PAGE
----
In 2010 the Treasury Sub-Committee launched an enquiry into the administration and effectiveness of HMRC. Following that enquiry, the senior management structure of HMRC was overhauled and a new chief executive appointed. But if HMRC is still not working to the satisfaction of the PAC, then what happens next?
Over the years, we have followed with interest the work done by the UK Public Accounts Committee in respect of global tax avoidance. The tenor and content of the debate sparked by the PAC suggest an intention to create a climate to change UK tax law, thereby reconciling the UK government’s apparent inconsistency in striving to create a tax system which attracts multinationals to the UK, then reviling those companies which do so.
The PAC’s other main target has been HMRC. With weekly, if not daily, criticism of the taxman by PAC members, where does all this end?
It’s worth remembering that on 27 October 2010 the Treasury Sub-Committee launched an enquiry into the administration and effectiveness of HMRC. Following that enquiry, the senior management structure of HMRC was overhauled and a new chief executive appointed.
The British Constitution has been likened to a three-legged stool. The three legs are the Legislature, the Judiciary and the Executive. If any of these legs breaks, the stool falls over.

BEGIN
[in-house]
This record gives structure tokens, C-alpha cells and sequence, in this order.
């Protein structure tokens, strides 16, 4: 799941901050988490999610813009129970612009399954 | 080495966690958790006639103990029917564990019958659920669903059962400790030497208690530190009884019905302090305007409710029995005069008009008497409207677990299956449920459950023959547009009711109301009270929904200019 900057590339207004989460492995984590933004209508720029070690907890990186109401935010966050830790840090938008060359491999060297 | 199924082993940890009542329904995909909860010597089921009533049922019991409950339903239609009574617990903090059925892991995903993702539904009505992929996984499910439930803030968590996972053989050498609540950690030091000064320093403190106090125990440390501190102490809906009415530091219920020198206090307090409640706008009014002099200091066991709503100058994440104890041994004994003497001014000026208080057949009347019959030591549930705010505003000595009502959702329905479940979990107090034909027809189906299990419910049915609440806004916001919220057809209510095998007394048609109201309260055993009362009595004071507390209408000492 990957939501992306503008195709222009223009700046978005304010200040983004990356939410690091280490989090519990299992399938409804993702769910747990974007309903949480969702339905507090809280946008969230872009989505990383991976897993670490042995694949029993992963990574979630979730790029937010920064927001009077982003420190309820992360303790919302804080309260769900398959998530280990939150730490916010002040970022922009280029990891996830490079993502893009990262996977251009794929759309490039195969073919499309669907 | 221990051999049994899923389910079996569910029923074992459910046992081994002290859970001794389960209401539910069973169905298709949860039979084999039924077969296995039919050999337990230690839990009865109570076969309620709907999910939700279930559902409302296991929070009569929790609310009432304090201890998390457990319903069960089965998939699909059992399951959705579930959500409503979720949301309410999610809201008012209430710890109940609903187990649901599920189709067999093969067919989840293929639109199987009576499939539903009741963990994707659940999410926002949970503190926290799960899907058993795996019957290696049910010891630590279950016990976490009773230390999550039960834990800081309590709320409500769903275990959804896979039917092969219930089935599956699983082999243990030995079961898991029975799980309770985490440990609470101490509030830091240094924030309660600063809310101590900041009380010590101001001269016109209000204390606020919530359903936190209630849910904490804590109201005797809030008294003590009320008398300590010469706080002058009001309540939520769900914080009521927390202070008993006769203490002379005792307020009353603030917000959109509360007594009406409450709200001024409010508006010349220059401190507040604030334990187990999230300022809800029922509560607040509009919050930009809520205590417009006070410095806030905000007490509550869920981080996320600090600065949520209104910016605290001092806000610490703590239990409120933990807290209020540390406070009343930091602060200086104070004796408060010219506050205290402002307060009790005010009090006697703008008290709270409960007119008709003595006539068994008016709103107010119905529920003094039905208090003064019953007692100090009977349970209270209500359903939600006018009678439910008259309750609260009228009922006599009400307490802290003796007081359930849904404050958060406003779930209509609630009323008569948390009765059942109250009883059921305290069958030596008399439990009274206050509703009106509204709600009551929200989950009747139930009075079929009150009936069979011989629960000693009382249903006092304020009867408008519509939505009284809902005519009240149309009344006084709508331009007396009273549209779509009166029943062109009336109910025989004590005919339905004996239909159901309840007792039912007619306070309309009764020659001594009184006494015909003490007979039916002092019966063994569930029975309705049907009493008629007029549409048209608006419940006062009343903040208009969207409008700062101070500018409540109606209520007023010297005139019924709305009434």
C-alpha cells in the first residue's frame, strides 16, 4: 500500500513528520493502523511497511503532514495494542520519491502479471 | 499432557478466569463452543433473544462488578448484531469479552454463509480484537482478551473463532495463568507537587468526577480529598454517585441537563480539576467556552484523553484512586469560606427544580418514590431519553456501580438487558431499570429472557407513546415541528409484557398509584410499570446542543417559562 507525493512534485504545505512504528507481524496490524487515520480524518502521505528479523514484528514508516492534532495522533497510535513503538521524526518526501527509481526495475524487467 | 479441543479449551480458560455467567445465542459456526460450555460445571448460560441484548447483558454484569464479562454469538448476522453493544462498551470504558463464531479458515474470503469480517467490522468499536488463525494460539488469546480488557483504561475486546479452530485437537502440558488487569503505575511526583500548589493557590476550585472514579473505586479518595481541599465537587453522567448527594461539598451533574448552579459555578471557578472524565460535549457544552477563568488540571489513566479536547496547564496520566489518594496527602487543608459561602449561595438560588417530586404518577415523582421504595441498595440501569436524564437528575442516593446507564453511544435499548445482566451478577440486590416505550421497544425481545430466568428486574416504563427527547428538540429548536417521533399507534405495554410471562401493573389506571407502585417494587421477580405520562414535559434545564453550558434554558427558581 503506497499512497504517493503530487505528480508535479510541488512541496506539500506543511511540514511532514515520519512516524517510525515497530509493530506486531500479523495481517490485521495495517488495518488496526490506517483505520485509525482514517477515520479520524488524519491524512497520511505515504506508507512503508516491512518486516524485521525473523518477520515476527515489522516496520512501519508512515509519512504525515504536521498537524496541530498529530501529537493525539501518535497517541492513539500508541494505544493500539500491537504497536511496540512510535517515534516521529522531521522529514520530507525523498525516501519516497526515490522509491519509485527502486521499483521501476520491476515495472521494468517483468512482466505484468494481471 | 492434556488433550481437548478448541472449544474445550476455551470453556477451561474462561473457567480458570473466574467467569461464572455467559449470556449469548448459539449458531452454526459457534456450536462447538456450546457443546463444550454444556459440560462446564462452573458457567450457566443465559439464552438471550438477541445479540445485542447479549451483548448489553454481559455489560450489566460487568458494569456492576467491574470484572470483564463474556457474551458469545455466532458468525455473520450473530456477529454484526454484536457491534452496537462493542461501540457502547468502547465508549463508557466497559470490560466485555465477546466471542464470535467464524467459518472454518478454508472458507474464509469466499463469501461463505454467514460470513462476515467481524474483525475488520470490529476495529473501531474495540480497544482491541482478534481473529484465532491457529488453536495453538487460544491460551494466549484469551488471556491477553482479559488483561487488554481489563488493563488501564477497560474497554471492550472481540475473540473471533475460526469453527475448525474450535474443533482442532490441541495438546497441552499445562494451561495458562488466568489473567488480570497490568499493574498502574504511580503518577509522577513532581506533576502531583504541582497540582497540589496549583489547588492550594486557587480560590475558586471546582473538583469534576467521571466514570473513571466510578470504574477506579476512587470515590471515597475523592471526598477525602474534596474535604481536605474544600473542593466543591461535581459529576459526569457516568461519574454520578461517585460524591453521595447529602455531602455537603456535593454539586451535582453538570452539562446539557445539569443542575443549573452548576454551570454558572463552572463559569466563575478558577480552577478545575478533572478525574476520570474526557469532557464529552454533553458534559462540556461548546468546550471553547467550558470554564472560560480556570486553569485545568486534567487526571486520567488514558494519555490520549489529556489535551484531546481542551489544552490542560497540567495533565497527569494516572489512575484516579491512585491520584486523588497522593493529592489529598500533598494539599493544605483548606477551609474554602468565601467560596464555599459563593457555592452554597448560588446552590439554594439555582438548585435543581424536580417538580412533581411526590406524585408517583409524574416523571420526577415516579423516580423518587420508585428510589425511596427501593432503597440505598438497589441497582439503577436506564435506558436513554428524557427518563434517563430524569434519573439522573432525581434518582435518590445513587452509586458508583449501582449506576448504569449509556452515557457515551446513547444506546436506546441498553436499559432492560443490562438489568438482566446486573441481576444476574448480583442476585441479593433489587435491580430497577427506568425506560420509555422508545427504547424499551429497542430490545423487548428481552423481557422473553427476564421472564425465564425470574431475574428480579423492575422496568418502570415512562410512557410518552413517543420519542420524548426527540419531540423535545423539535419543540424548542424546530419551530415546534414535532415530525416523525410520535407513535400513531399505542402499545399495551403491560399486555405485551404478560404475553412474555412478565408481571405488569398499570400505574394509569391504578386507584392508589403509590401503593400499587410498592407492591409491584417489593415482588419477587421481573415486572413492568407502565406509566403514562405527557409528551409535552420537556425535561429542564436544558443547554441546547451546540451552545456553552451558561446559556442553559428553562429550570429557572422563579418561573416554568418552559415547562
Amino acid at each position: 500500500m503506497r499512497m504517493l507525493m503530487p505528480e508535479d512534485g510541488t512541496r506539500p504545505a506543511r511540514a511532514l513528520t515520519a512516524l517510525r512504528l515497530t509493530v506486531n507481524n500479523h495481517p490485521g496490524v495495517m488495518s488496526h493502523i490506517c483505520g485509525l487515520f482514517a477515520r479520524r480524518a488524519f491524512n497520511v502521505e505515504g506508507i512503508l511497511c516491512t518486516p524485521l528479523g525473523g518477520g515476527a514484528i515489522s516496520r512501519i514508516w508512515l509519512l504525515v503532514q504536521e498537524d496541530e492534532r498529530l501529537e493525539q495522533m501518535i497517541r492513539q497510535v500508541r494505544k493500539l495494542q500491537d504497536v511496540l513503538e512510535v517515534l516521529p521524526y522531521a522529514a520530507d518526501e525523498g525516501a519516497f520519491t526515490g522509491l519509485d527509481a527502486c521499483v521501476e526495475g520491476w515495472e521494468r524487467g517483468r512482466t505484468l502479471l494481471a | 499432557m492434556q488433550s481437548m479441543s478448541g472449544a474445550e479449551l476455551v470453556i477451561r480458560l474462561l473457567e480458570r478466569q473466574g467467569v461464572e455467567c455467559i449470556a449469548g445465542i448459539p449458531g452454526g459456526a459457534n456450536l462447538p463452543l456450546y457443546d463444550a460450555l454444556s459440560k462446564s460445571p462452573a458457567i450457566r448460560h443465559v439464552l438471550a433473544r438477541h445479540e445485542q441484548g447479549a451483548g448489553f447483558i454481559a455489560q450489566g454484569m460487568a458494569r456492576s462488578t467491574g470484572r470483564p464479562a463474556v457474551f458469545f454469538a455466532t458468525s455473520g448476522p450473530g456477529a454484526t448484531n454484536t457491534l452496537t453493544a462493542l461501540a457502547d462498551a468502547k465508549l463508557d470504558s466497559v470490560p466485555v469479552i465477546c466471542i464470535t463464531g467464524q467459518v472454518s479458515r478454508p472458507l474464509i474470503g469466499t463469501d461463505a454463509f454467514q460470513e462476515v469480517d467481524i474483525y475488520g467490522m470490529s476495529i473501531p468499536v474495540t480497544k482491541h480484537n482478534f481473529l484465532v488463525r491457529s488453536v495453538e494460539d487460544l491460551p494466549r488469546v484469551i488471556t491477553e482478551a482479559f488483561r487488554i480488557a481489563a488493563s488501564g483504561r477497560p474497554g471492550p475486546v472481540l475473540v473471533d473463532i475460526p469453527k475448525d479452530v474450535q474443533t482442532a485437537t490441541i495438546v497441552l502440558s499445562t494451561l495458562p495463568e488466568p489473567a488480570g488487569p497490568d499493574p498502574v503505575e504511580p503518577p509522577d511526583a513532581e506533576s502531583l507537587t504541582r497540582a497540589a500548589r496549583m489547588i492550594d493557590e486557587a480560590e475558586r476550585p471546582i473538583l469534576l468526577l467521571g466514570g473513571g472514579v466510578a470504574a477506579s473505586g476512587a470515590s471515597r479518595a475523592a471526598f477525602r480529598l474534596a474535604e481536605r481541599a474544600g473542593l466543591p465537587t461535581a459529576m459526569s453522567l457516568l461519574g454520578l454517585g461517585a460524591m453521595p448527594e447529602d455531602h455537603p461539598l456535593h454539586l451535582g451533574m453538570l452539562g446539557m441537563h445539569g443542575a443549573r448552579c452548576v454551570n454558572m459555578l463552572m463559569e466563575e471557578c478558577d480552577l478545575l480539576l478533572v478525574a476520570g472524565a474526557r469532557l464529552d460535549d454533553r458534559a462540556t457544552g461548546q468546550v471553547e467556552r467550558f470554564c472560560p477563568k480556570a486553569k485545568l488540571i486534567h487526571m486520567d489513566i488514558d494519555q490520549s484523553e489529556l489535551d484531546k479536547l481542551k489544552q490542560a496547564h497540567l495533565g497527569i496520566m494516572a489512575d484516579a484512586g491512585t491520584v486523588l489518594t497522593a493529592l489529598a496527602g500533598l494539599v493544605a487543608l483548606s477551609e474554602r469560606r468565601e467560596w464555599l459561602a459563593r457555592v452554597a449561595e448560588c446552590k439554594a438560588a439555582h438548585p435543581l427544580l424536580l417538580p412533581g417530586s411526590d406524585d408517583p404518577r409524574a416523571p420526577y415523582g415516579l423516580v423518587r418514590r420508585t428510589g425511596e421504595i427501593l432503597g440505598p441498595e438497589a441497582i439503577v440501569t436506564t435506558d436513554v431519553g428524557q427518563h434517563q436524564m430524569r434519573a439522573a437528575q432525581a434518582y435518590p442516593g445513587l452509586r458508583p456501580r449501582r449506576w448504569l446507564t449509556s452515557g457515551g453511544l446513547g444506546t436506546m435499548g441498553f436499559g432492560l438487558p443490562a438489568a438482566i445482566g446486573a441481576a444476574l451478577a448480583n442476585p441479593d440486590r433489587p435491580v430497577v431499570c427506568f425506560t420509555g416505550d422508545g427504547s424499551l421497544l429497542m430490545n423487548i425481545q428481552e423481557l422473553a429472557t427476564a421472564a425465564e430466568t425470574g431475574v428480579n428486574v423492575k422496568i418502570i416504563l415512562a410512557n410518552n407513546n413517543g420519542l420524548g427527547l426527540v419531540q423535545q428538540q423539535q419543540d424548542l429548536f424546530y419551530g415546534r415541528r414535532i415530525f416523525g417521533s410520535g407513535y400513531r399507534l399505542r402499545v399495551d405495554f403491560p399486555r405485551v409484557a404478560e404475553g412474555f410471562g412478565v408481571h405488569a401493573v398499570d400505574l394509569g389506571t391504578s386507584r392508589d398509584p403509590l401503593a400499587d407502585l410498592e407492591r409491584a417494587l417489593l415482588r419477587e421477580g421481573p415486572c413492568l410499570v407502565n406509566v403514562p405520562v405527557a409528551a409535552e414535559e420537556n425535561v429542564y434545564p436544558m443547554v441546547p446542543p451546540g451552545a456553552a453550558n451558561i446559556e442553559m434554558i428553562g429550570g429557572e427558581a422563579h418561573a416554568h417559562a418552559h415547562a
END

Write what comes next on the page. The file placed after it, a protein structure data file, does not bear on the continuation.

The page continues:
The Legislature – Her Majesty the Queen in Parliament – is sovereign. The Executive is subordinate to the Legislature. The Legislature therefore has the authority to impose change on the Executive. It would be disappointing if, so soon after the last review, the PAC felt that further root-and-branch changes were required in HMRC. But more change would be preferable to the perpetual sniping which we see now.
Perhaps what we are seeing is an element of the Legislature trying to impose executive decisions on the Executive, inconsistent with the latter’s own wishes - a recipe for an imbalance.
Is there a recent precedent for that change? Arguably, one can be found in the reorganisation of the UK Border Agency (previously The Border and Immigration Agency). Following what was described as ‘catastrophic leadership failure’ at that agency, the chief executive was replaced. If the PAC believes it necessary, such change could be imposed on HMRC.
This would be accompanied by a dreadful feeling of deja vu: the former chief executive of the UK Border Agency is now chief executive of HMRC…